• When the two terminals of a dry-cell battery are connected in a circuit, such as in a flashlight, a reaction involving zinc and several chemicals in the paste occurs.

• A wet cell contains two connected plates made of different metals or metallic compounds in a conducting solution.

• A wet-cell battery contains several wet cells connected together.

• Most car batteries are lead-acid batteries.

• A lead-acid battery contains a series of six wet cells made up of lead and lead dioxide plates in a sulfuric acid solution.

• A voltage difference is provided at electrical outlets, such as a wall socket.

• Resistance: the tendency for a material to oppose the flow of electrons, changing electrical energy into thermal energy and light.

• Flashlights use dry-cell batteries to provide the electric current that lights a lightbulb.

• Electric current loses energy as it moves through the filament because the filament resists the flow of electrons.

• Electrical conductors have much less resistance than insulators.

• Resistance is measured in ohms (Ω).

• Copper is an excellent conductor and has low resistance to the flow of electrons.

• The electric resistance of most materials usually increases as the temperature of the material increases.

• The Current in a Simple Circuit

• A simple electric circuit contains a source of voltage difference, such as a battery, a device, such as lightbulb, that has resistance, and conductors that connect the device to the battery terminals.

• The amount of current flowing through a circuit is related to the amount of resistance in the circuit.

• The voltage difference, current, and resistance in a circuit are related.

• Ohm’s Law: the current in a circuit equals the voltage difference divided by the resistance.

• Ohm’s law provides a way to measure the resistance of objects and materials.

• An object is connected to a source of voltage difference and the current flowing in the circuit is measured. The object’s resistance then equals the voltage difference divided by the measured current.

# Section 3: Electrical Energy

• Series and Parallel Circuits

• Circuits usually include three components.

• One is a source of voltage difference that can be provided by a battery or an electrical outlet.

• Another is one or more devices that use electrical energy.

• Circuits also include conductors such as wires that connect the devices to the source of voltage difference to form a closed path.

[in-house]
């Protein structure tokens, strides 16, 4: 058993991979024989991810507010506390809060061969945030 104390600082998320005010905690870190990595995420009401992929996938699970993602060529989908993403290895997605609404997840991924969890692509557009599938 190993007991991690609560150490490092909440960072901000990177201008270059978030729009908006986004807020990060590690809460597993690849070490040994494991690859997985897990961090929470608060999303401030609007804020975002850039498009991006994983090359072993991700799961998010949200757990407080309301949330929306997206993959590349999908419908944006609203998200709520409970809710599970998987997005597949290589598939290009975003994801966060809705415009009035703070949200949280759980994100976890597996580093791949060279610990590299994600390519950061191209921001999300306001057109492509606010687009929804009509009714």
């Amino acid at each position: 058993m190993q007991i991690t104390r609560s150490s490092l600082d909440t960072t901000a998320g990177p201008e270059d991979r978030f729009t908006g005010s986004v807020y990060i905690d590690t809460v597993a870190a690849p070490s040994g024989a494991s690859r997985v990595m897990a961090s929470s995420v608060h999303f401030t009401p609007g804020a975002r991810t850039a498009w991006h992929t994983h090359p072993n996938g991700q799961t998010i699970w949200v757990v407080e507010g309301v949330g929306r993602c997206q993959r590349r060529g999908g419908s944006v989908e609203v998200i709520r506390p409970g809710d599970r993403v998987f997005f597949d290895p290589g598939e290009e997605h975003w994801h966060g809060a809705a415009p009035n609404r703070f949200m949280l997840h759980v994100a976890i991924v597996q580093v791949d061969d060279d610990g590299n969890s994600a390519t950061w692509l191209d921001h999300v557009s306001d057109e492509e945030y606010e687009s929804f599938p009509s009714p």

• Series Circuit: Current has only one loop to flow through

• Series circuits are used in flashlights and some holiday lights.

• When any part of a series circuit is disconnected, no current flows through the circuit. This is called an open circuit.

• Parallel Circuits: contain two or more branches for current to move through.

• Parallel circuits have several advantages.

• When one branch of the circuit is opened, such as when you turn a light off, the current continues to flow through the other branches.

• Household Circuits

• The wiring in a house must allow for the individual use of various appliances and fixtures.

• Parallel circuits branch out from the breaker or fuse box to wall sockets, major appliances, and lights.

• In a house, many appliances draw current from the same circuit.

• When you hear that somebody has “blown a fuse,” it means that the person has lost his or her temper. This expression comes from the function of an electrical fuse which contains a small piece of metal that melts if the current becomes too high.

• A circuit breaker is another device that prevents a circuit from overheating and causing a fire.

• Electric Power: The rate at which electrical energy is converted to another form of energy

• The reason that electricity is so useful is that electrical energy is converted easily to other types of energy.

• Appliances that have electric heating elements, such as ovens and hair dryers, usually use more electric power than other appliances.

• The electric power used depends on the voltage difference and the current.

• The unit for power is the watt (W).

• The cost of using the appliance can be computed by multiplying the electrical energy used by the amount the power company charges for each kWh.